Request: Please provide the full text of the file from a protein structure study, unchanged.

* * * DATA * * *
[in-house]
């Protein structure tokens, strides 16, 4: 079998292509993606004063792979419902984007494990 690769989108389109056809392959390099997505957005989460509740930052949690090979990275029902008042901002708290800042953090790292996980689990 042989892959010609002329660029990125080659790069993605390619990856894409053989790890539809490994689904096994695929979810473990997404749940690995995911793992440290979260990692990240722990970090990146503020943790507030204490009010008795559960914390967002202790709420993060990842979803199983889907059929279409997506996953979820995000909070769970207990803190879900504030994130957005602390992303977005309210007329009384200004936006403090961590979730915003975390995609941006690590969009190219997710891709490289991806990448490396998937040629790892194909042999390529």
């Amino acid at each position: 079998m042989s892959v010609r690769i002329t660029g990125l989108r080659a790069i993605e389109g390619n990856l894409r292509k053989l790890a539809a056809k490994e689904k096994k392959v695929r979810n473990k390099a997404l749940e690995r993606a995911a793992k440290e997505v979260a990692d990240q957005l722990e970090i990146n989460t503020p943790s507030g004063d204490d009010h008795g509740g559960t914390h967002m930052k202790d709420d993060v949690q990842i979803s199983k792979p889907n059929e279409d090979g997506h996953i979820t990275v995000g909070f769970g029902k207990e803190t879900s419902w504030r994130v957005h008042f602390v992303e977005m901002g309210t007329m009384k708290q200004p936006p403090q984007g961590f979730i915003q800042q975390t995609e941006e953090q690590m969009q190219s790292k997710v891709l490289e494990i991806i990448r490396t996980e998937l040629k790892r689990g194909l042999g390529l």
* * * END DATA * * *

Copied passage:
[in-house]
């Protein structure tokens, strides 16, 4: 079998292509993606004063792979419902984007494990 690769989108389109056809392959390099997505957005989460509740930052949690090979990275029902008042901002708290800042953090790292996980689990 042989892959010609002329660029990125080659790069993605390619990856894409053989790890539809490994689904096994695929979810473990997404749940690995995911793992440290979260990692990240722990970090990146503020943790507030204490009010008795559960914390967002202790709420993060990842979803199983889907059929279409997506996953979820995000909070769970207990803190879900504030994130957005602390992303977005309210007329009384200004936006403090961590979730915003975390995609941006690590969009190219997710891709490289991806990448490396998937040629790892194909042999390529």
């Amino acid at each position: 079998m042989s892959v010609r690769i002329t660029g990125l989108r080659a790069i993605e389109g390619n990856l894409r292509k053989l790890a539809a056809k490994e689904k096994k392959v695929r979810n473990k390099a997404l749940e690995r993606a995911a793992k440290e997505v979260a990692d990240q957005l722990e970090i990146n989460t503020p943790s507030g004063d204490d009010h008795g509740g559960t914390h967002m930052k202790d709420d993060v949690q990842i979803s199983k792979p889907n059929e279409d090979g997506h996953i979820t990275v995000g909070f769970g029902k207990e803190t879900s419902w504030r994130v957005h008042f602390v992303e977005m901002g309210t007329m009384k708290q200004p936006p403090q984007g961590f979730i915003q800042q975390t995609e941006e953090q690590m969009q190219s790292k997710v891709l490289e494990i991806i990448r490396t996980e998937l040629k790892r689990g194909l042999g390529l």